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Oceanic whitetip shark

Posted on: March 9, 2010

Above the oceanic whitetip shark

1. The oceanic whitetip is found globally in deep open water with a temperature greater than 18 °C (64 °F). It prefers waters between 20 °C (68 °F) and 28 °C (82 °F) and tends to withdraw from areas when temperatures fall below this. They are found worldwide between 45° north and 43° south latitude.The shark spends most of its time in the upper layer of the ocean—to a depth of 150 meters (490 ft) and prefers off-shore deep-ocean areas. Sometimes it is found close to land in waters as shallow as 37 meters (120 ft) mainly around mid-ocean islands such as Hawaii or in areas where the continental shelf is narrow and there is access to nearby deep water. It is active both day and night.

2. The Oceanic whitetip most distinguishing characteristics are its long wing-like pectoral and dorsal fins. The fins are significantly larger than most other shark species. The shark’s nose is rounded and its eyes are circular with nictitating membranes. It is bronze brown bluish or Grey dorsally and white ventrally. Its maximum size is 4 meters (13 ft), although usually it does not exceed 3 meters (10 ft). Its maximum reported weight is 170 kilograms (370 lb). The female is typically larger than the male by 10 centimeters with males about 1.8 meters and females about 1.9 meters. Most of its fins (dorsal, pectoral, pelvic, and caudal) have white tips (juvenile specimens and some adults may lack these). A saddle-like marking may be apparent between first and second dorsal fins. The shark has several kinds of teeth—those in the mandible (lower jaw) have a thin serrated tip and are relatively small and triangular. There are between 13 and 15 teeth on either side. The teeth in the upper jaw are triangular but much larger and broader with entirely serrated edges—there are 14 or 15 along each side.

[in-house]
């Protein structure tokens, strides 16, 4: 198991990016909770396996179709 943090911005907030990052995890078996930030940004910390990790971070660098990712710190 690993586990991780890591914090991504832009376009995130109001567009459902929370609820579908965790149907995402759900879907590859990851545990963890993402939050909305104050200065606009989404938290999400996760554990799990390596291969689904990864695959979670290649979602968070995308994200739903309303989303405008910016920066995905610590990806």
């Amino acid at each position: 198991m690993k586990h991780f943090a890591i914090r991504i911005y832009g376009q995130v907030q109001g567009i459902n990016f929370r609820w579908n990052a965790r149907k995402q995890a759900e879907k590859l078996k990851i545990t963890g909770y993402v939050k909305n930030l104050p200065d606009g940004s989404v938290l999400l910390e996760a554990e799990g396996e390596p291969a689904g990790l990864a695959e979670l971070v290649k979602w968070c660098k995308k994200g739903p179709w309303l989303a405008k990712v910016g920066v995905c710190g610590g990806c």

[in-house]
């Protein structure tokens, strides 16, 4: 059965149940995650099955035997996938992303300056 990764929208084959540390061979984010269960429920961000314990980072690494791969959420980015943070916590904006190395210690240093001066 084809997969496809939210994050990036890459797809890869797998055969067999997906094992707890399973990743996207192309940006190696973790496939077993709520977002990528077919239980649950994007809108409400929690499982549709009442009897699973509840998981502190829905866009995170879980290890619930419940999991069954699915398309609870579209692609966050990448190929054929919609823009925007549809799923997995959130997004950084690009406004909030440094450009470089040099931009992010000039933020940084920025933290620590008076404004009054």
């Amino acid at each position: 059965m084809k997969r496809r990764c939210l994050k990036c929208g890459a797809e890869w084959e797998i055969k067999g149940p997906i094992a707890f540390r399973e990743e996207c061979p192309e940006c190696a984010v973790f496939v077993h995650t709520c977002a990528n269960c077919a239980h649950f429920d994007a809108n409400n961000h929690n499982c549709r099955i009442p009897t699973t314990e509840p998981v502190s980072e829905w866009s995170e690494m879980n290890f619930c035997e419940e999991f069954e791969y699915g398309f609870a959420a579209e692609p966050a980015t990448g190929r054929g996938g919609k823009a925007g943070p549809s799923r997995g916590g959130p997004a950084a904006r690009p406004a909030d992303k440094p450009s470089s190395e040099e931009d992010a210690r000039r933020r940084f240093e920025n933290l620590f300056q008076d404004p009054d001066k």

3. Oceanic whitetip mainly on pelagic cephalopods and bony fish. However its diet can be far more varied and less selective—it is known to eat threadfins, stingrays, sea turtles, birds, gastropods, crustaceans, mammalian carrion, and even rubbish dumped from ships. The bony fish it feeds on include lancetfish, oarfish, barracuda, jacks, dolphinfish, marlin, tuna, and mackerel. Its feeding methods include biting into groups of fish and swimming through schools of tuna with an open mouth. When feeding with other species it becomes aggressive.

4. The oceanic whitetip is usually solitary and slow-moving and tends to cruise near the top of the water searching for food. The oeanoc whitetip have been known to follow ships (dog-like behavior) and ready to rush in if the opportunity presents itself. Oceanic whitetips are not fast swimmers but they are capable of surprising bursts of speed. Groups often form when individuals see a large food source and go in to a “feeding frenzy” they will bit everything and eat it.

5. Mating season is in early summer in the northwest Atlantic Ocean and southwest Indian Ocean although females captured in the Pacific have been found with embryos year-round suggesting a longer mating season. Its gestation period is one year. Litter sizes vary from one to 15 with the young born at a length of about 0.6 meters. Sexual maturity is reached at close to 1.75 meters  for males and 2 meters for females.

6. The oceanic whitetip is responsible for more fatal attacks on humans than all other species combined as a result of predation on survivors of shipwrecks or downed aircraft. USS Indianapolis on 30 July 1945 accounting for 60 to 80 sailors. Tiger sharks may have been responsible for some deaths. Also during World War II the Nova Scotia a steamship carrying approximately 1,000 people near South Africa was sunk by a German submarine. With only 192 survivors many deaths were attributed to the whitetip.

All of this info is from


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